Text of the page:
So, Arod seems to like the DH, huh.
In total today, the Yankees hit 2,168 feet of homerun.
1,311 of those feet were off the bat of Arod.
"How big is this stadium?" I texted my buddy.
"Pretty big, I guess."
In the words of the YES booth, "Arod must feel like it's the size of a phone booth."
Ha! I love comments like that, the ones that are just like, "Can you believe this guy is a real person?"
I mean, when you think about it, he's the Ted Williams of our time, except that Ted Williams didn't have a steroid controversy around him. Which is not to say this automatically makes Williams in a different stratosphere. It's no secret that hitters today face MUCH more challenges than hitters of then. So when I say he's the Williams of our time, I don't mean to directly compare him to the great Teddy skill-wise, but rather, draw a parallel between the separation between Teddy and The Rest of Baseball...and Arod and The Rest of Baseball.
Anyways, the game started out a little slow. 1-0, Betemit singled to score Butler.
Ok, I'm not kidding, it feels like ever since I picked up a betta fish for my coworker to compensate for taking off early one day (what, that's normal office protocol, right?), and he named it WILSON...well, since then Betemit has been f'n ridiculous.
HE IS BATTING .348.
Like, OVERALL. THAT IS HIS ACTUAL BATTING AVERAGE FOR THE WHOLE 2010 SEASON. Not like, "Against pitchers who played in the NL for 2 seasons, on Saturday night games." But as in "Against pitchers period."
This is so strange.
Jeter ties the game by grounding into a double play. Proving that even when he's bad, he's still awesome. (He's also gone 51 games without an error.)
Arod breaks the tie with bomb #1.
Posada goes yard.
Grandy goes yard.
Somewhere Sterling's head was exploding.
(Small favors...got to see this game on tv...with the amount of warning track flyouts, I'm pretty sure I would have suffered some kind of permanent psychological damage if I had had to sit through Sterling's game narration.)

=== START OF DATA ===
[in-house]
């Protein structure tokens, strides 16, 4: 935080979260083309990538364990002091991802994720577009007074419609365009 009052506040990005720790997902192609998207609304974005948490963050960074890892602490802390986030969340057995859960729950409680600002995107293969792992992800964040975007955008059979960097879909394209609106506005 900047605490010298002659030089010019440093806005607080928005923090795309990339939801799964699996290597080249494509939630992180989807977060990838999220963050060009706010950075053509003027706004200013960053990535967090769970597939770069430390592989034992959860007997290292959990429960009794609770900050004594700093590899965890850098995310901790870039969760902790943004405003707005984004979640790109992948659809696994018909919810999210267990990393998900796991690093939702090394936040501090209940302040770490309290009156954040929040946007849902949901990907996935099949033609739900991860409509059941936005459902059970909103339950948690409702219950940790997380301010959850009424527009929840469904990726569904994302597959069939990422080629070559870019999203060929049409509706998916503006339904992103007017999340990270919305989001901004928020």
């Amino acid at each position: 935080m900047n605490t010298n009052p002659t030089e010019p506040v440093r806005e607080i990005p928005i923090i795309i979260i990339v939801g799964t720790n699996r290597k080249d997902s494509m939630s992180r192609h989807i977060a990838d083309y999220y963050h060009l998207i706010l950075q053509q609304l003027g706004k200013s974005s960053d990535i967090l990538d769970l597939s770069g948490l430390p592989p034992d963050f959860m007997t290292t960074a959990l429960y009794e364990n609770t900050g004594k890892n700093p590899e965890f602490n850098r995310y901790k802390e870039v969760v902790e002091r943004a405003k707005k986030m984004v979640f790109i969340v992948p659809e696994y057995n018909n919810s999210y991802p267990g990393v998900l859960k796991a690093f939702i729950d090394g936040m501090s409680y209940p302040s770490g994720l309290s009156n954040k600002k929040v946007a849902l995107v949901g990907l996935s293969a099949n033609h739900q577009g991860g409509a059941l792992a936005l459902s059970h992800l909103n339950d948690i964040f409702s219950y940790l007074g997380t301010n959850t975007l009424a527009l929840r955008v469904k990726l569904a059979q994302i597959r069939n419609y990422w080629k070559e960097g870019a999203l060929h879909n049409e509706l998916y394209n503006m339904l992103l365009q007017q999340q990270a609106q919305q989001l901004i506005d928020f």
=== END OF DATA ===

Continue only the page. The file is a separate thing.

Hughes was okay, he got the win and all, but nothing really super dazzling. 9 hits. 3 runs. 0 Ks. I mean, KC is actually a pretty good hitting team, and from where I was sitting, his pitches were looking somewhere between good and great. One of the things I love most about Hughes is that he never nibbles. Even when he's less than brilliant, he still pushes through and works different pitches and attacks the batter. It's a real sign of maturity, actually.
And then there's our bullpen. Justin, Logan, D-Rob, Mitre. 3 innings. Only 1 hit. AND JUSTIN CHAMBERLAIN'S PITCHES WERE HITTING 97 MPH. That's so fantastic!
So I think a lot what's going on here stems from the coaching. You know, it's easy to say, "Oh, like the Yankees really need help. They just make the coaches look good, if you can't win with a team like that, you're doing something wrong."
And I think that's what happening here. I think the Girardi era really brought on a focus on more granular issues, which is sometimes evidenced in his bullpen micromanaging, but also evidenced in his fine attention to even the smallest hitting mechanics that can change everything.
Can enough really be said about Kevin Long? How many times this year have we seen a slumping player snap out of it with flying colors? I can't imagine ever being that knowledgeable about something that I could make a juggernaut IMPROVE. It'd be like David Ogilvy coming to me for copywriting help, and me being like, "Well, I think if you just tweaked your segmentation a little, you'd produce more compelling copy."
How do you touch a King of his trade? I'd be like, "um thank you for even deigning to talk to me. I think everything you do is already perfect."
So, cheers, Kevin Long. You should be the poster child/man for those Impact of Good Teacher campaigns. Seriously.
Let's take the 4th tomorrow, Yanks. I can see things are really picking up now...